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Ghosts of Towton


YORKSHIRE is well known as the haunt of more than one ghostly tale, but reports of an apparent new visitation has got the locals chattering near famous Towton battlefield.

A spirit nicknamed ‘Nancy’ is reportedly causing minor chaos at the Crooked Billet, the pub at the edge of the site of England’s bloodiest battle site.

Licensee Richard Tunnicliffe and family say they have been disturbed by more than six apparently supernatural occurrences in the past 20 weeks, and are putting the events down to paranormal activity, possibly associated with the phantom-influenced history of the infamous battleground.

Richard, wife Joanne, and Richard’s father David, have only been in situ for five months at the pub – which has a reputation for ghostly goings on linked with the War of Roses – but claim they have been spooked by objects being moved and being disturbed by an apparent poltergeist.

While such reported activity is normally dismissed as a hoax in the general run of the mill, the reports have been so persistent that they are starting to attract the attention of locals, members of the Towton Battlefield Society and historians, who have nearby links with Towton, the scene of bloody slaughter in the War of the Roses period.

Richard says:

“We’ve experienced five or six separate incidents which although it sounds completely impossible,  we can only put down to a presence or a poltergeist possibly existing in the pub.

“We’ve not seen anything but on one occasion some cooking utensils which were hung up in the kitchen crashed across the kitchen floor while we were out of kitchen; and a heavy kitchen ‘steel’  has been moved into the middle of the floor from an impossible position.

“Just a few days ago some cordial bottles were found arranged on the floor of the bar in a rectangle shape when we came downstairs one morning; and similarly just a week last Sunday, we came downstairs to find beer mats had been scattered across the floor of the snug in a pattern.

“Events are starting to happen with such regularity now that we are starting to get used to odd things happening  - and in fact are starting to anticipate such.”

Richard’s father David says:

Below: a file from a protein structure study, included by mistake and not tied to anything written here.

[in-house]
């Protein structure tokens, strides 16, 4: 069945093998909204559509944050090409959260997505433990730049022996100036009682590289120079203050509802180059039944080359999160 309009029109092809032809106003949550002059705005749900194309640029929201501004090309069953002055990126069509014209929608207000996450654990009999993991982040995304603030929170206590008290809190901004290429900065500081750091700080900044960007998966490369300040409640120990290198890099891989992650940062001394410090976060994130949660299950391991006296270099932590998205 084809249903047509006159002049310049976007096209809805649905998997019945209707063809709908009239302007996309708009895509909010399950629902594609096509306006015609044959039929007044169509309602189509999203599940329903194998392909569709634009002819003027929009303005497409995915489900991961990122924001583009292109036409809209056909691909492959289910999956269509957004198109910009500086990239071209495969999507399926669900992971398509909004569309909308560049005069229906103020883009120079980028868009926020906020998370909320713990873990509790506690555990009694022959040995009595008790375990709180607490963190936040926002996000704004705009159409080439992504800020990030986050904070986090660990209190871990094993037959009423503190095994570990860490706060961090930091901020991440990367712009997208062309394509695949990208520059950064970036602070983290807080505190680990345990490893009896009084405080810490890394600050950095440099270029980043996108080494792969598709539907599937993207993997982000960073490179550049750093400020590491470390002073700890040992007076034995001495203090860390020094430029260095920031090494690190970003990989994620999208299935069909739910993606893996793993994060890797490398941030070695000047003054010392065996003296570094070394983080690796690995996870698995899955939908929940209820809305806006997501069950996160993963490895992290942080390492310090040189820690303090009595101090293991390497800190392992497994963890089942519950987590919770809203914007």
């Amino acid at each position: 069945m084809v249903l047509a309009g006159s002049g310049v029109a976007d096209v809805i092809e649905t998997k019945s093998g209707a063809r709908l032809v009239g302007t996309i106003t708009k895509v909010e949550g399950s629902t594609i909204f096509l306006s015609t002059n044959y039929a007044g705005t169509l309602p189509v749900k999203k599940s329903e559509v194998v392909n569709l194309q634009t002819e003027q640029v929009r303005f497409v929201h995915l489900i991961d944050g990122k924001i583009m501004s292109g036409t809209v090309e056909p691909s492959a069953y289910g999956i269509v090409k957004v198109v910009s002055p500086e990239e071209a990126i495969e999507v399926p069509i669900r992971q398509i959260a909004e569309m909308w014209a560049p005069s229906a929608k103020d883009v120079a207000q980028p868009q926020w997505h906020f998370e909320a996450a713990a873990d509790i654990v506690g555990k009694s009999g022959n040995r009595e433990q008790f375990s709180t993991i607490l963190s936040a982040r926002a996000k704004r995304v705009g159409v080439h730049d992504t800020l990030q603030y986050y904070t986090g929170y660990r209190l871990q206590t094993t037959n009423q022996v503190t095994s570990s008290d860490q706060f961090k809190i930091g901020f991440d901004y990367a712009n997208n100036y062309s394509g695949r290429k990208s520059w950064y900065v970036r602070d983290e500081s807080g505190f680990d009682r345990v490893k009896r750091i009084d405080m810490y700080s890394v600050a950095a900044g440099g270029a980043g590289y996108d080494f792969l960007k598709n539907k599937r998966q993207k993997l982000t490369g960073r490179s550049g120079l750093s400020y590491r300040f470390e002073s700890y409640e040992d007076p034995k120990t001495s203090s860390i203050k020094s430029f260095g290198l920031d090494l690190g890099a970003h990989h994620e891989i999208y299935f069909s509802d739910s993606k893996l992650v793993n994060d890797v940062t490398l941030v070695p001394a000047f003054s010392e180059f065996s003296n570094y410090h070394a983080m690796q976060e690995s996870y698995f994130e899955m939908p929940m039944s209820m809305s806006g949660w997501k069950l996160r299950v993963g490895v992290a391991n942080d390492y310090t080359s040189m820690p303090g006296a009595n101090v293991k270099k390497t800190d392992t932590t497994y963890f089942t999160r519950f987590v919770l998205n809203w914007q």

“There nothing malicious going on but it is just a bit mischievous – it more devilment than anything. We’ve got used to saying “Oh, it’s ‘Nancy’…if anything odd happens.  

“It’s a series of things which keep happening which are not particularly remarkable in themselves but when put together we being to wonder if there is something odd going on, especially given the pub and nearby battleground’s history.

“One client has reported seeing two medieval coachmen sitting at the end of the bar in a three-corner hat; we also live directly opposite the old pre medieval church of St Mary’s at Lead, and not long ago we saw a glowing light emanating from inside the church, at 4 am in the morning.

“The church is hardly used as it is of historical rather than functional significance largely and I suppose it could have been someone inside lighting candles or a reflection but it certainly got us thinking  what could have been going on at that time of the morning.

 “This is a very old pub – it used to have its own brew house in the olden days and being literally on the doorstep of the battle ground, yes of course we have heard tales of spirits.

“I’m not a believer in ghosts – I once thought I saw a relative of mine when I was younger – but this has got us a bit spooked. Things have dropped into vats of gravy from strange distances, and bowls and vats of vegetables  have been tipped over when no-one was in the room, when on apparently safe worktops. It’s all very odd. Our dogs normally pick up on something  but haven’t in this case.”

Author and historian Peter Algar, an associate of the Towton Battlefield Society, which has its headquarters next to the Crooked Billet, says:

“The Crooked Billet has strong associations with the infamous battle, at which some 28,000 men are reported to have been killed.  The Crooked Billet name is said by some to represent the “ragged staff” emblem of the Earl of Warwick, who reputedly camped out at the site on the eve of the battle.”

“One traditional report about the Crooked Billet from the past suggests that the ghost of Edward IV, apparently carousing on the night before the battle, has been heard at the pub, although this is largely discredited as historians tend to think Edward would have been elsewhere on the eve of the battle. But the pub certainly seems to have a ghostly precedent.”

The Tunnicliffes haven’t ruled out calling in a medium or even a priest, but are continuing to wait for the next appearance of ‘Nancy’.

  • Towton ghost soldiers are still said to stalk the ravines and woods near Cock Beck, the stream which reputedly which ran red with the blood of the slaughtered, after the infamous battle in 1461.